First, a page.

Providing an example, Dr Hassan says that determining whether TSE is available or not, when it is available at a particular location and at what rates is “a pretty hard set of questions to get an answer for”. “Without such answers being public knowledge with commitment behind them,” he says, “it is difficult for the energy efficiency conversations to progress and lead to favourable decisions without one party taking a leap of faith or having sufficient influence to find out the answers as an individual.”
Dr Hassan adds that in many cases, energy-efficient solutions make it necessary to have a system for billing chilled water supply for air conditioning as a utility. “Clear answers are needed to questions from providers of such a utility regarding what assurance they have that future tenants and property developers will sign up to use their utility, and by the same token, tenants and property developers will need assurances on what prices they will be charged by the utility providers,” he says. “Arbitration and standards bodies, in addition to mandatory procedures and processes for setting rates and arbitrating differences, are needed to boost the rate of adoption.” All these, he says, are issues where the government can take lead. “It has an important role to play in setting up finance rules that get such socially progressive practices off the ground at the initial stages,” he adds.
Additionally, prevailing design and construction practices are proving to be a bottleneck. Dr Hassan comments on the lack of proper hydraulic balancing, leading to a situation where the projects at the end of the reticulation network are not getting adequate chilled water. “This is very common in many District Cooling loops,” he says. “Recognising the malady and calling on experts to help resolve it is not yet a wide practice. The practice of optimising systems is in its infancy and has a long way to go. Customers are challenged by the task of setting up contracts targeting performance enhancement, since the environment has not practised this widely in the past.”
Dr Hywel Davies, Technical Director, CIBSE, echoes the same issue around contracts, drawing comparisons from CIBSE’s involvement with the code of practice in District Heating in the United Kingdom. “The critical thing with any District plant, whether it’s heating or cooling, is you’re sending a fluid out at a certain temperature and you want it back at a certain temperature – the difference between the two is critical. There’s a big issue around contracts between customers and the plant, because they want the return flow at the right temperature.” Dr Davies says that the customer must be able to manage the system in such a way to ensure the right temperature.
Dr Davies believes the answer lies in education, noting that the main issue is the competence of the sector to produce good District Heating or Cooling designs. “[In the UK], we have a scheme for recognising competent District Heating practitioners,” he says, “and that’s all being driven by government wanting to know that the money it’s putting into schemes is being spent with people who know what they’re doing.” Dr Davies says that the clients are being strongly encouraged to use competent people and that the code of practice is a requirement for a scheme that is funded by the government.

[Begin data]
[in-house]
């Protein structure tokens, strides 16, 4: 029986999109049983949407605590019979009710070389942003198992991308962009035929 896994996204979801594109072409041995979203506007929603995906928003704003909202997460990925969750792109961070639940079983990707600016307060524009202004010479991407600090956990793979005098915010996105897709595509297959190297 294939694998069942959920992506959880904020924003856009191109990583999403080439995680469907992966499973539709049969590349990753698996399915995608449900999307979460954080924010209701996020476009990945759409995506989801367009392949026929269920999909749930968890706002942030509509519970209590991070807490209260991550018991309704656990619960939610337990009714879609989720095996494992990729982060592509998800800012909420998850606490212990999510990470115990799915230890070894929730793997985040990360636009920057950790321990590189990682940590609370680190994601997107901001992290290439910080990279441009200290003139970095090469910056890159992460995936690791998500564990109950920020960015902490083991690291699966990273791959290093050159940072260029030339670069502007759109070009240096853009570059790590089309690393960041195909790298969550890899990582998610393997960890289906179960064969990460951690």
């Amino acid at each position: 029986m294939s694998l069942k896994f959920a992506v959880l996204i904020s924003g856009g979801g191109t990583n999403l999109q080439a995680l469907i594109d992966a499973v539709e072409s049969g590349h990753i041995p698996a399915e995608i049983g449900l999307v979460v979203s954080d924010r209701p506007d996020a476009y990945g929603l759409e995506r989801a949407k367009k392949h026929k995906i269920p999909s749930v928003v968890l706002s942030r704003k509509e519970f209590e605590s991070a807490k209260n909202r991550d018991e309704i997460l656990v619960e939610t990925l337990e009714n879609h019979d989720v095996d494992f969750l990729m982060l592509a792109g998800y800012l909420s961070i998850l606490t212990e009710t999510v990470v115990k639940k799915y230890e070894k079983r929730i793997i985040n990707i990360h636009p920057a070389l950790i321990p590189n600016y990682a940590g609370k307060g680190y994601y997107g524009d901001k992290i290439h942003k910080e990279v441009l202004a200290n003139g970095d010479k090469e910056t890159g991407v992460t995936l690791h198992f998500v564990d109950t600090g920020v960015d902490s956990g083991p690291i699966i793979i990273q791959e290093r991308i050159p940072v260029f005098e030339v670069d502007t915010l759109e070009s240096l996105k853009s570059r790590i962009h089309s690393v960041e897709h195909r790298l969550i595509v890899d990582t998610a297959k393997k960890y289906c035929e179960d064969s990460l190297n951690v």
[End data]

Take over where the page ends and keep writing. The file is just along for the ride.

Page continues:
Dr Davies adds that another issue of concern is the significant amount of infrastructure associated with the system. “Whether it’s District Heating or Cooling,” he says, “you need a well-insulated pipework that is not cheap to build. There is an issue around skills to build them well. Whatever is connected needs to operate – a chain is only as strong as its weakest link.” Dr Davies adds that with the relatively high upfront investment, people would need to get the revenue or suffer a loss, pointing out that, “the people putting the money in are not engineers in a sense we understand – they tend to be financial engineers”.
Broadly speaking on the challenge of optimising opex and capex in the Middle East region, Dr Hassan says: “The contracting market is nowhere as developed in contracting performance-based projects as it is with bill of materials-based plan and spec projects. The criterion for optimum selection of systems and major components based on proper evaluation of lifecycle cost is lost to the widespread lump sum construction contracts based on specifications that are not very sophisticated, and the evaluation criterion of the different merits of products is often limited to first cost.”
Daoud provides a contractor’s perspective when he says: “We intend to try, but within certain limitations. We have delivered many projects around the world and in the Middle East, in particular. We are aware of the end-users requirements and demand. We try to share that with our clients as well and make sure they are on board, but at the end of the day it’s the client’s decision and the developer’s decision on what specifications and what quality they want to implement within their projects.” Daoud, however, believes that as contractors they have an obligation “to educate, communicate and share with our clients what are the real market needs and what needs to be implemented”. We do that, we will continue to do that even if it doesn’t get accepted or it doesn’t actually get approved, he says.
Daoud says that he remains optimistic that there will be a move in the industry towards a positive direction. Despite the many constrains in the market, Daoud says he believes that an open mind and willingness to share knowledge can help move the industry forward – for the benefit of all parties involved.